CPA suggested that a 13 percent GST could raise $1.4 trillion in revenue and fund “a full credit against payroll taxes, reduce personal income taxes, and provide a credit for healthcare costs.

US manufacturers would benefit from the cost reduction and receive a 13 percent GST rebate when exporting. Foreign companies would pay a 13 percent GST tax sending bringing goods into the US.

This sounds reasonable. The only folks who would oppose it are multi-national firms, who are sending our jobs and factories overseas, but those are the powers that seem to run Congress and have exerted extreme influence in the White House the past six administrations.

Click here for the text of CPA’s letter to the House Ways and Means Committee.

China also hits us with imported VAT, which could be as high as 16% standard, plus 3% National Education, 2% Local Education, 6% City Maintenance and 3% Construction services – a total of 30%.

Tariffs are hefty and additional.

Chinese VAT rates

Rate Type Which goods or services
16% Standard All other taxable goods and services since 1 May 2018
10% Standard Retail; entertainment; hotel; restaurants; catering services; real estate and construction, telephony calls; postal; transport and logistic. Since 1 May 2018
6% Standard Financial services and insurance; telephony and internet data; IT; technology; consulting.
3% Chinese National Education Tax
2% Chinese Local Education Taxes
6% City Maintance & Construction
3% Construction services

Double Cross of U.S./Mexico trade deal underway, which will make fools out of American consumers

The new United States-Mexico-Canada Agreement (USMCA) was signed November, last year, by the President with warm enthusiasm from Congress. The promise was a no-tariff zone, free trade, American prosperity, all good for big business and consumers.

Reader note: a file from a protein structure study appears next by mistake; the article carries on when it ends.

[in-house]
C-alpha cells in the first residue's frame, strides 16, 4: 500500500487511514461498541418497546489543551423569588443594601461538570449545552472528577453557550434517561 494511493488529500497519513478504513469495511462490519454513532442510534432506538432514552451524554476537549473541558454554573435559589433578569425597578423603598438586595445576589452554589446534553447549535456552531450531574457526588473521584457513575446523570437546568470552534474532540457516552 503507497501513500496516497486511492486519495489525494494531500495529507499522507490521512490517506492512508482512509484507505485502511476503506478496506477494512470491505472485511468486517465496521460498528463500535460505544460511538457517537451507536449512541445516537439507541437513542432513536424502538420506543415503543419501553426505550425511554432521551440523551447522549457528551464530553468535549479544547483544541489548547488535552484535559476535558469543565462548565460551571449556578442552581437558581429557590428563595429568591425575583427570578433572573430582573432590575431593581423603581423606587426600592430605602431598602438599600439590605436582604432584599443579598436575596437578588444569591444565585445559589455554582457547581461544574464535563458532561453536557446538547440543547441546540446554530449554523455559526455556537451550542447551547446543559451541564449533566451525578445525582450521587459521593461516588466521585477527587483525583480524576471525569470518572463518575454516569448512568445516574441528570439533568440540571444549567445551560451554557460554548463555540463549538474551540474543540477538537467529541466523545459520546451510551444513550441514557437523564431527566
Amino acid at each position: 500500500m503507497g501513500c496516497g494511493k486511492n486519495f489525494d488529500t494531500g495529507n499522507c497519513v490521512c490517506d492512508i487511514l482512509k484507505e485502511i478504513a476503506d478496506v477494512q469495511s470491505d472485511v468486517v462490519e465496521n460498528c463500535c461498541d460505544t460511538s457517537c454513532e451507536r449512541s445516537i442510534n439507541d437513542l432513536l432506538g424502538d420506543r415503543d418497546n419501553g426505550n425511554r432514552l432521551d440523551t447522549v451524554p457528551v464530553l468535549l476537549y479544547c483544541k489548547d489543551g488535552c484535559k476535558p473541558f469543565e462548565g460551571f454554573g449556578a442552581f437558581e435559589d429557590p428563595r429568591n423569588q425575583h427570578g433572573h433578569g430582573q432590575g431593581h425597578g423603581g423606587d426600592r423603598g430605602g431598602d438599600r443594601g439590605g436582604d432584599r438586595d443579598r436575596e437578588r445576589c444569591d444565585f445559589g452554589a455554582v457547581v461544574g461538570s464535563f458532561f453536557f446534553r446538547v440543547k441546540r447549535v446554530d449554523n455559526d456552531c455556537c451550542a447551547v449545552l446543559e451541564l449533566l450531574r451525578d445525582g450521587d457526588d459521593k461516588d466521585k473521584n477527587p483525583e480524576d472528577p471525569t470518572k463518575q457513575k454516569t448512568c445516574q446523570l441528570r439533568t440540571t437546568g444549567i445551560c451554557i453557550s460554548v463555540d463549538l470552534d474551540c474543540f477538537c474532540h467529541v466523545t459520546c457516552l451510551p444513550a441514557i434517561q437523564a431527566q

Unfortunately, our Negotiator-in-Chief was trumped by Mexico. This House of Cards trade deal will create even larger deficits ($566 billion in 2017), and enhance China’s position as the world’s biggest exporter of goods – currently $2.26 trillion, about 1.5 times the U.S. or Germany.

To understand this fiasco, consider two elements.

Number one is that the average Jill doesn’t buy goods from China. American businesses do. And they buy at very low prices and sell at huge profits to the American market.

Consider the $100 phone made in China that costs you $1,200. Or sunglasses here at $550, that are $14 to import. And even our children are ripped off for sneakers that cost our companies $11 to import and are peddled here for $280 – on sale!

Importing from China guarantees huge profits for the modern business that will change suppliers to save a dime on a million-dollar purchase, or fire its older employees, just to save on health insurance premiums and seniority raises.

Number two is that the United States is working on a fair trade agreement with China. And if that doesn’t pan out, both countries will continue tariffs to protect domestic production, which will put a huge squeeze on American imports from China.

Now, back to USMCA.

U.S. imports in billions of $

Mexico looked at this deal with Donald Trump and his merry munchkins and decided it was flawed.

This conclusion may or may not have been a surprise to Trump’s chief negotiator, Steven Mnuchin, Treasury Secretary, and a director of Sears Holdings from 2005 to 2016. This avowed defender of the average American consumer is also a featured attendee of the Trilateral Commission, a former Hollywood producer and Executive VP at Goldman Sachs.